Around this time last year, I watched a youtube video on CurlyNikki’s site about pre-poos with coconut oil. The YouTuber mentioned that coconut oil is the only oil with molecules small enough that it can actually penetrate the hair shaft and enter the cortex. She then indicated that this unique ability of coconut oil enables it to prevent hygral fatigue. Hygral fatigue? What is that you ask? Well I did too. In my search for more answers, I found the information below in an article on NaturallyCurly.com.  It not only explained the benefits of coconut oil, but dispells the misconception that mineral oil has absolutely no benefits and is all bad.


Coconut oil and improved resistance to wash-wear

The presence of coconut oil inside the cortex of hair provides multiple benefits. It acts as a plasticizer to soften the hair and provide more flexibility and toughness. Coconut oil also increases retention of keratin molecules within the hair shaft, which reduces protein erosion that normally occurs during wash cycles. Continuous loss of protein over time from routine washing damages hair and can result in color fading, split ends, and breakage, so anything that can moderate this phenomenon is beneficial.

An additional advantage to coconut oil inside the hair shaft is that it decreases the amount of swelling of the hair shaft that normally occurs when immersed in water. Normally, when hair is saturated with water during the washing process, it absorbs up to 30% or more of its weight in water. This causes each strand to swell considerably, which can lead to several undesirable effects. Increasing the diameter of the hair shaft causes the outer covering of cuticle scales to lift and separate, which increases tangling and breakage. But, perhaps more subtle, is the damage done over time from many cycles of expansion and contraction.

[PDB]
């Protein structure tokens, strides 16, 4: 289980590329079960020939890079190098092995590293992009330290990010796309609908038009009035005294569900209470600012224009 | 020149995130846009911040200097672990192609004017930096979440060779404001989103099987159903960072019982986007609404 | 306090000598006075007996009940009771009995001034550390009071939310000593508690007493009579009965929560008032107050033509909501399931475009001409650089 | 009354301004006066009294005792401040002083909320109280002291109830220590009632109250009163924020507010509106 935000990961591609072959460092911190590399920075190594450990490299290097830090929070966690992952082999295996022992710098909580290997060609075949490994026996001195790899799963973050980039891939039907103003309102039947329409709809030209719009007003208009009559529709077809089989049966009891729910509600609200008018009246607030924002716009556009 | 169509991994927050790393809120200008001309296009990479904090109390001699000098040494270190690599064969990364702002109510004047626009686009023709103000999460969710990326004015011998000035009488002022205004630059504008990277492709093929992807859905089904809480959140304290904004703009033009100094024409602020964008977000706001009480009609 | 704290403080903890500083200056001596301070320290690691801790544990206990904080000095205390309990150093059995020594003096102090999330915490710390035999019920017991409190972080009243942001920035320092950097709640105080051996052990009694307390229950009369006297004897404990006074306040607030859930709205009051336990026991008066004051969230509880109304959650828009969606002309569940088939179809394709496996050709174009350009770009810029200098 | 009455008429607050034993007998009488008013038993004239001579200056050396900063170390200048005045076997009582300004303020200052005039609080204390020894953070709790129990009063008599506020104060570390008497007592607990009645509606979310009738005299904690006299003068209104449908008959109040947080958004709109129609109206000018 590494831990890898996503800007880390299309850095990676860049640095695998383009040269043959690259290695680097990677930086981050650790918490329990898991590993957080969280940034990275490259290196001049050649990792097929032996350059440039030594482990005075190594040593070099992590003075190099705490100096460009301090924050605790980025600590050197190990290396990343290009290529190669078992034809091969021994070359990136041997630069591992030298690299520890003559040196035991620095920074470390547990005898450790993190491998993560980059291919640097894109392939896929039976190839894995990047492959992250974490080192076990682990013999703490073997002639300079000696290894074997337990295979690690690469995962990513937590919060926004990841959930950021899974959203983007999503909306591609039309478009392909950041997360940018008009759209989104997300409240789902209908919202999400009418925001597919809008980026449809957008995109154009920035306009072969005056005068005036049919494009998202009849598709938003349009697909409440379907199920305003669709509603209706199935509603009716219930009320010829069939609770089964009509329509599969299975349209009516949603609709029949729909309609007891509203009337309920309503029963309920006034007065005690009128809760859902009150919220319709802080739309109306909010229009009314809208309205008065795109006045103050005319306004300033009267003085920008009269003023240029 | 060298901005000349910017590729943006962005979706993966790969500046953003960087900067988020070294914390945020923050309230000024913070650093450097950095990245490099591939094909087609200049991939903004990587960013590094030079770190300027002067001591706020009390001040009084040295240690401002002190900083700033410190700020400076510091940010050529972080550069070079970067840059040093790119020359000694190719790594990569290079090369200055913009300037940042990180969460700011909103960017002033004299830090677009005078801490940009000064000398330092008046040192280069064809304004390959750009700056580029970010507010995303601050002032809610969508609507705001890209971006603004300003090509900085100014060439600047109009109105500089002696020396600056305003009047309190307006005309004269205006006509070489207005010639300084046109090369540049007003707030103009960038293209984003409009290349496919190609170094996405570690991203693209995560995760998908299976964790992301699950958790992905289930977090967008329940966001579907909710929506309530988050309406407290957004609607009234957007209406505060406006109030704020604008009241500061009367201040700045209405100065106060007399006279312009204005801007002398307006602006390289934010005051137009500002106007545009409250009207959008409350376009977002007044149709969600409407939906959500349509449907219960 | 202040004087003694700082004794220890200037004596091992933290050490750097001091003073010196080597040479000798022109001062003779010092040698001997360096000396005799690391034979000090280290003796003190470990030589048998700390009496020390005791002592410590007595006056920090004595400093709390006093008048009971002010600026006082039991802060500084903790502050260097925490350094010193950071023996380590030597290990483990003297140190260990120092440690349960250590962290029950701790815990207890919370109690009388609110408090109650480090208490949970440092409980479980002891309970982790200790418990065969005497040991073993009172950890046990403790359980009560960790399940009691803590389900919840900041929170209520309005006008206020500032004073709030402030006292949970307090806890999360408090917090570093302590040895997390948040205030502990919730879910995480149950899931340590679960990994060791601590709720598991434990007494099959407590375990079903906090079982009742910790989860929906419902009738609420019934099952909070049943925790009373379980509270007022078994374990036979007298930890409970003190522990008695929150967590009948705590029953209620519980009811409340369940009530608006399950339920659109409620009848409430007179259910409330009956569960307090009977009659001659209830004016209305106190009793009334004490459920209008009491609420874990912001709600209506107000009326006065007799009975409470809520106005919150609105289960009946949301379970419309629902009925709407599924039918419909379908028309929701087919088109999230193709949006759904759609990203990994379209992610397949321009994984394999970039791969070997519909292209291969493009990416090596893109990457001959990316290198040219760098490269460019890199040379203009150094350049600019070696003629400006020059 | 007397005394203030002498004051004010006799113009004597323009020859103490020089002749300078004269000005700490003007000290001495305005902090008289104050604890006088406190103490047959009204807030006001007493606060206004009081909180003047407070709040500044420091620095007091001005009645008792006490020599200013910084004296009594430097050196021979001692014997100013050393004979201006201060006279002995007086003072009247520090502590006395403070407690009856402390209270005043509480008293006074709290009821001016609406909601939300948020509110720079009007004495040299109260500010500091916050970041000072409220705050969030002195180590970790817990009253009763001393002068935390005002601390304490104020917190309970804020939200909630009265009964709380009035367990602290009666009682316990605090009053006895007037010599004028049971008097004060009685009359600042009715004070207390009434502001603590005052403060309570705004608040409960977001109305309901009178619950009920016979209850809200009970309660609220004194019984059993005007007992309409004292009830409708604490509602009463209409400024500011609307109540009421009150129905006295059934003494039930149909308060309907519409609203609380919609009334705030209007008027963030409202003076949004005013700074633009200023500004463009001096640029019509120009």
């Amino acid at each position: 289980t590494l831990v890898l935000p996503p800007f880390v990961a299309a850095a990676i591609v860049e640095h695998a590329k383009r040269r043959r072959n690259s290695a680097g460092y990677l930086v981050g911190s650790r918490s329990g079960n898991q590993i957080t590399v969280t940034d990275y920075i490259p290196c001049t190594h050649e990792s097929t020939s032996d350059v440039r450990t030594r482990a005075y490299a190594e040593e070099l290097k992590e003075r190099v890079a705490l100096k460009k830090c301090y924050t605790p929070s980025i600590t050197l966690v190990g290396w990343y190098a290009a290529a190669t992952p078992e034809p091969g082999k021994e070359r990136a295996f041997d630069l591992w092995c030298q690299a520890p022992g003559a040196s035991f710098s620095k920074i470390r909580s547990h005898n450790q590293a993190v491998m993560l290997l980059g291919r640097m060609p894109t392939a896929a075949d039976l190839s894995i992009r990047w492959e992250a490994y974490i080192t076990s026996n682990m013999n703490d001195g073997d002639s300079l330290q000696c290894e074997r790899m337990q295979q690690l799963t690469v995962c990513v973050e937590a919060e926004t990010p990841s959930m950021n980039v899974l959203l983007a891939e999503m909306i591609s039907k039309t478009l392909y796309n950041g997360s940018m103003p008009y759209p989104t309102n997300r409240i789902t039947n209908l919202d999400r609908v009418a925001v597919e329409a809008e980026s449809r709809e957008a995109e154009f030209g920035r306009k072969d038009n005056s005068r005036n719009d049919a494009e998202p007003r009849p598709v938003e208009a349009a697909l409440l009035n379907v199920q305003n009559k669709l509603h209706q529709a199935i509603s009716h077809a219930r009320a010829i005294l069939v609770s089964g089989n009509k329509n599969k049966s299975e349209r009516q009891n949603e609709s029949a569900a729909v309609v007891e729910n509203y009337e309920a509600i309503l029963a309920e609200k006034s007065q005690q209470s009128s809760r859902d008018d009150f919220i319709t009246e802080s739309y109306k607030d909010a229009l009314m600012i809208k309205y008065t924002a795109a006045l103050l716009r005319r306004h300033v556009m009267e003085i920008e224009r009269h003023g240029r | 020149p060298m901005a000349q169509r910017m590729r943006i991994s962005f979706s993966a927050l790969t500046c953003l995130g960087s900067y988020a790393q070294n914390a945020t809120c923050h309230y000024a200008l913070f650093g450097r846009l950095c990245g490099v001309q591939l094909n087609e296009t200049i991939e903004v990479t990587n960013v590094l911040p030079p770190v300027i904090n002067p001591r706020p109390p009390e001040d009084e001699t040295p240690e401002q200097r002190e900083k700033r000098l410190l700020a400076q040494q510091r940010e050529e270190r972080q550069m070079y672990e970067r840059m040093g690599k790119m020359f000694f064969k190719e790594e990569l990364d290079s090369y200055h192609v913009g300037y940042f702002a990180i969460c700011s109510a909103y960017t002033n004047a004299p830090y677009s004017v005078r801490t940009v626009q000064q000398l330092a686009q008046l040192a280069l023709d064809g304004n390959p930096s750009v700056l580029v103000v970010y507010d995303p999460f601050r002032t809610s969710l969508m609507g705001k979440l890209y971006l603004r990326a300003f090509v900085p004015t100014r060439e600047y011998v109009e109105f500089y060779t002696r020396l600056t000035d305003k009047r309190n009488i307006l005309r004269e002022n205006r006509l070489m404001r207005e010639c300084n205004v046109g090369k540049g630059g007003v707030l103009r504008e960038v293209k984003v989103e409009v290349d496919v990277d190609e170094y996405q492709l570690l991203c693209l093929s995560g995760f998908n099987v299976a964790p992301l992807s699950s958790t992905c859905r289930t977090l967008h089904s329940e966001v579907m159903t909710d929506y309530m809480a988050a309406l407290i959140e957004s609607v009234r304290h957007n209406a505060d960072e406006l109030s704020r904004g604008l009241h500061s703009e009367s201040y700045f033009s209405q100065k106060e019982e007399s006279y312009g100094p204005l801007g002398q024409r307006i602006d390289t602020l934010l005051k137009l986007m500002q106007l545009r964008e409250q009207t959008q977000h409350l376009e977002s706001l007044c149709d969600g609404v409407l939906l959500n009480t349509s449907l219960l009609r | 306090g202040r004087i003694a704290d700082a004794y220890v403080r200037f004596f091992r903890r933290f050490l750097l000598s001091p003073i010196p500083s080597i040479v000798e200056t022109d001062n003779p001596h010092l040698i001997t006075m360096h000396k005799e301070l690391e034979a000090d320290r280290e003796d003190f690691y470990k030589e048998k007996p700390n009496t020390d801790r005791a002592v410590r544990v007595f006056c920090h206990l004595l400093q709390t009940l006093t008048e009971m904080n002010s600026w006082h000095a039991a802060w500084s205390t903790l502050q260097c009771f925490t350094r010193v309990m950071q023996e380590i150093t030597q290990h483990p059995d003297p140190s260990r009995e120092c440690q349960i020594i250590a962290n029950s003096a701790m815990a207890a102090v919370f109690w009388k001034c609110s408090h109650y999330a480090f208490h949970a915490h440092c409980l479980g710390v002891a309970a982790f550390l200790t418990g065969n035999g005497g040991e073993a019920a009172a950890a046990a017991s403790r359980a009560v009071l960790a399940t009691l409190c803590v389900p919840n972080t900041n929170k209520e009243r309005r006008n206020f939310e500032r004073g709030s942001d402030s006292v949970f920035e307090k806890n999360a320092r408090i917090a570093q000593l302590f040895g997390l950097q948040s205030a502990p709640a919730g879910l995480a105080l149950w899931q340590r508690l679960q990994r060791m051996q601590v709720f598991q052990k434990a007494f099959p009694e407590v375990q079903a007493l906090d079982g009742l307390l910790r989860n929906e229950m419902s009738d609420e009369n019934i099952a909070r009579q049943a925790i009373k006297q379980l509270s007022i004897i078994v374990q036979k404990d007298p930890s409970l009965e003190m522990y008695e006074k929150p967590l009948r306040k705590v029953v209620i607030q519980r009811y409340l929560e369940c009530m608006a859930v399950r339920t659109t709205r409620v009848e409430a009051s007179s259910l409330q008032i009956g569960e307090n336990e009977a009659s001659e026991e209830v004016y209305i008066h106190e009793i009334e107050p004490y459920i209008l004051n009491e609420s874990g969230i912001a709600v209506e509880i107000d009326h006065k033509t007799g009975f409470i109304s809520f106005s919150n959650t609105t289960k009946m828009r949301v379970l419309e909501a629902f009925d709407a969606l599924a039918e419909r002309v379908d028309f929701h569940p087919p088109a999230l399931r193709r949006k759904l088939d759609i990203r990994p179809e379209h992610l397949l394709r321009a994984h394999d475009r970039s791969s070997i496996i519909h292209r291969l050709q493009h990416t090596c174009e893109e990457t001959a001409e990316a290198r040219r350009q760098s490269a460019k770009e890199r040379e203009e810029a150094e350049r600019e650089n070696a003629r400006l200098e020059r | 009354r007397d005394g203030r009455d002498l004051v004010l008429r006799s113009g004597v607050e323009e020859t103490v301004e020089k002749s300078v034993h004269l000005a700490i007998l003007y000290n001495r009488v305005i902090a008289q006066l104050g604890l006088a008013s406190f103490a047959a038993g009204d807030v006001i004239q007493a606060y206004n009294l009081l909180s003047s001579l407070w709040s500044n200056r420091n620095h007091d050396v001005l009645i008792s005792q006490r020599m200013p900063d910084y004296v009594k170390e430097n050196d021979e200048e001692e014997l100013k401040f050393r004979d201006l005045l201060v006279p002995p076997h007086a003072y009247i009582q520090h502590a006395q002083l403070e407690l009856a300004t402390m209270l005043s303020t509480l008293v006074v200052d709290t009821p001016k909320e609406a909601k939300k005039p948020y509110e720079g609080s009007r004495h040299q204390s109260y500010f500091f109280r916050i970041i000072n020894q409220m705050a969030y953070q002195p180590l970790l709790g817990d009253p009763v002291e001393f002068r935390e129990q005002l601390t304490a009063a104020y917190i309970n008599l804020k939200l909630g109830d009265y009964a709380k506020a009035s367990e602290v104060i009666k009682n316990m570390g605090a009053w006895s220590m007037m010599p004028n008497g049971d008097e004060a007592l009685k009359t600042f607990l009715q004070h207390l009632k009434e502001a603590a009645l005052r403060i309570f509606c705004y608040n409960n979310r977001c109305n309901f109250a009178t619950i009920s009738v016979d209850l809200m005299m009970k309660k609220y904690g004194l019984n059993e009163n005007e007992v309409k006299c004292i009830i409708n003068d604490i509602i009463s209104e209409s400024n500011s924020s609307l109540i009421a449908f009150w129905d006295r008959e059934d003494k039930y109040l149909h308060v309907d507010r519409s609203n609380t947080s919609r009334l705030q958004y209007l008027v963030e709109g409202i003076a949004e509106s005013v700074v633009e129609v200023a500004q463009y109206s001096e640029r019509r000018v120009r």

Hair is a highly complex biomaterial composed of layers of differing materials, ranging from varying types of keratin structures to pigment molecules to fatty acids. When it is saturated with water and swells and then subsequently dries via natural or thermal means, it undergoes what is known as differential drying and differential deformation (because each separate type of molecule within the overall structure dries and deforms at differing rates). This leads to moisture-induced stress on the hair, which can lead to delamination (cuticle layer stripping off), breakage, fiber fatigue, and rupture (split ends). This whole phenomenon is referred to as hygral fatigue. So, anything that reduces hygral fatigue is great for the health of your hair in the long term.


As I often see people asking about the benefits of coconut oil, pre-poos and swearing off mineral oil as the devil, I thought this would be a good article to share. It lead to the addition of pre-poos, coconut oil and/or Vatika oil to my regimen. One caveat, I don’t like coconut oil as a sealer because it makes my hair feels like straw the following day (I use JBCO to seal; LOVES it!!). But coconut oil as a pre-poo and/or added to my deep conditioner is *mwah mwah*!!!


Later Today:
Senegalese Twists/Twist Out (Two-in-One!)
Question of the Day